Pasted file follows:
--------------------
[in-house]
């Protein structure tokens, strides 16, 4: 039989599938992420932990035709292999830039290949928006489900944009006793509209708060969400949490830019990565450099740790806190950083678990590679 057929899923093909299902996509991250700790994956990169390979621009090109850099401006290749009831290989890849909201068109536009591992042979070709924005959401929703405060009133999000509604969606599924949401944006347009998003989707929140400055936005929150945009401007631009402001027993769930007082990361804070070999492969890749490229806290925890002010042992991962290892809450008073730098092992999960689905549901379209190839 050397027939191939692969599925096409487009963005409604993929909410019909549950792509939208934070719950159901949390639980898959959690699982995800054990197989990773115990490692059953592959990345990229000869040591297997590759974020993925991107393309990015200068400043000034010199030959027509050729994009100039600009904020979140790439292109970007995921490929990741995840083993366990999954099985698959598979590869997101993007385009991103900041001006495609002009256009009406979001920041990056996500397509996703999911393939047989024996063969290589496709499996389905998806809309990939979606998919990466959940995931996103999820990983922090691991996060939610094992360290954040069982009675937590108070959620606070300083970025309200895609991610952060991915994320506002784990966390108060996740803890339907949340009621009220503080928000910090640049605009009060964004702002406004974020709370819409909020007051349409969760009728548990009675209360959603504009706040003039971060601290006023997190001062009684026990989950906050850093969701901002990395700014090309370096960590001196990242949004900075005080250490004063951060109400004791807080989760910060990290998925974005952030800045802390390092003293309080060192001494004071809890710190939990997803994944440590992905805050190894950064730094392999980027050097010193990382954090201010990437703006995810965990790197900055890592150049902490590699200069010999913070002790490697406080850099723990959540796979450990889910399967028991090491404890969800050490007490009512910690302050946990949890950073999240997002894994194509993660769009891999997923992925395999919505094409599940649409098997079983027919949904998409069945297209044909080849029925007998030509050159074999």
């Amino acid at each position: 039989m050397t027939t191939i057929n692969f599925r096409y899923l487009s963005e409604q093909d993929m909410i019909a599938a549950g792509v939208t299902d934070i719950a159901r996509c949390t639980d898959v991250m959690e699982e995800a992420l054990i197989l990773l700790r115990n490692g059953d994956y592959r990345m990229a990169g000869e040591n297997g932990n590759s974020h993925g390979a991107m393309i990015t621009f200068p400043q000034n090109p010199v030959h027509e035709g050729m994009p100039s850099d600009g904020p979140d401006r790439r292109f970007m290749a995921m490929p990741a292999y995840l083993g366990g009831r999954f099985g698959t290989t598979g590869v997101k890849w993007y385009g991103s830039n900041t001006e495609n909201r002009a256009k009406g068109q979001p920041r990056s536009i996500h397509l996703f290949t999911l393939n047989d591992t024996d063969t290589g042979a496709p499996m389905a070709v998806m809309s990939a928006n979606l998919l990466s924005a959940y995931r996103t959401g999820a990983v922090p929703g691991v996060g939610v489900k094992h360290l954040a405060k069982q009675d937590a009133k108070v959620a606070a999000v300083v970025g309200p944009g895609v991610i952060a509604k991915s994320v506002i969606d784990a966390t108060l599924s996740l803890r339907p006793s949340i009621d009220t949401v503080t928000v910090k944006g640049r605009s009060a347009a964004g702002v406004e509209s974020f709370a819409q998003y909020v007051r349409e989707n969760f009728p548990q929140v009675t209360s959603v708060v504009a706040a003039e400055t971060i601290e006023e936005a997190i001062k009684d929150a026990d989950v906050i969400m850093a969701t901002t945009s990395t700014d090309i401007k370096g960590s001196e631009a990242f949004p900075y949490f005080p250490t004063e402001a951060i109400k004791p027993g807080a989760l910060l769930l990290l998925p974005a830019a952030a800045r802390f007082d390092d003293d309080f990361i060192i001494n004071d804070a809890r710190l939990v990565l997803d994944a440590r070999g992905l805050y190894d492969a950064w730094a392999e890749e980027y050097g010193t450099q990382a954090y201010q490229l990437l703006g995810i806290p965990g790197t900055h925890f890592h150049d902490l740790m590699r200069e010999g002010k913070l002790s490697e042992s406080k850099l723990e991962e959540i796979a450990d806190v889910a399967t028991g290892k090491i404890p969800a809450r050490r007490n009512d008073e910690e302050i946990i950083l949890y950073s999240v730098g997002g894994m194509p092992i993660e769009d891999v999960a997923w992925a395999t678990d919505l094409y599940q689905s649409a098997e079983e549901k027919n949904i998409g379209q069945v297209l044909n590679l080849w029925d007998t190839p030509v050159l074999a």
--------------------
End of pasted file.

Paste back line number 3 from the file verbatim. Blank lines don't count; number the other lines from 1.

């Amino acid at each position: 039989m050397t027939t191939i057929n692969f599925r096409y899923l487009s963005e409604q093909d993929m909410i019909a599938a549950g792509v939208t299902d934070i719950a159901r996509c949390t639980d898959v991250m959690e699982e995800a992420l054990i197989l990773l700790r115990n490692g059953d994956y592959r990345m990229a990169g000869e040591n297997g932990n590759s974020h993925g390979a991107m393309i990015t621009f200068p400043q000034n090109p010199v030959h027509e035709g050729m994009p100039s850099d600009g904020p979140d401006r790439r292109f970007m290749a995921m490929p990741a292999y995840l083993g366990g009831r999954f099985g698959t290989t598979g590869v997101k890849w993007y385009g991103s830039n900041t001006e495609n909201r002009a256009k009406g068109q979001p920041r990056s536009i996500h397509l996703f290949t999911l393939n047989d591992t024996d063969t290589g042979a496709p499996m389905a070709v998806m809309s990939a928006n979606l998919l990466s924005a959940y995931r996103t959401g999820a990983v922090p929703g691991v996060g939610v489900k094992h360290l954040a405060k069982q009675d937590a009133k108070v959620a606070a999000v300083v970025g309200p944009g895609v991610i952060a509604k991915s994320v506002i969606d784990a966390t108060l599924s996740l803890r339907p006793s949340i009621d009220t949401v503080t928000v910090k944006g640049r605009s009060a347009a964004g702002v406004e509209s974020f709370a819409q998003y909020v007051r349409e989707n969760f009728p548990q929140v009675t209360s959603v708060v504009a706040a003039e400055t971060i601290e006023e936005a997190i001062k009684d929150a026990d989950v906050i969400m850093a969701t901002t945009s990395t700014d090309i401007k370096g960590s001196e631009a990242f949004p900075y949490f005080p250490t004063e402001a951060i109400k004791p027993g807080a989760l910060l769930l990290l998925p974005a830019a952030a800045r802390f007082d390092d003293d309080f990361i060192i001494n004071d804070a809890r710190l939990v990565l997803d994944a440590r070999g992905l805050y190894d492969a950064w730094a392999e890749e980027y050097g010193t450099q990382a954090y201010q490229l990437l703006g995810i806290p965990g790197t900055h925890f890592h150049d902490l740790m590699r200069e010999g002010k913070l002790s490697e042992s406080k850099l723990e991962e959540i796979a450990d806190v889910a399967t028991g290892k090491i404890p969800a809450r050490r007490n009512d008073e910690e302050i946990i950083l949890y950073s999240v730098g997002g894994m194509p092992i993660e769009d891999v999960a997923w992925a395999t678990d919505l094409y599940q689905s649409a098997e079983e549901k027919n949904i998409g379209q069945v297209l044909n590679l080849w029925d007998t190839p030509v050159l074999a």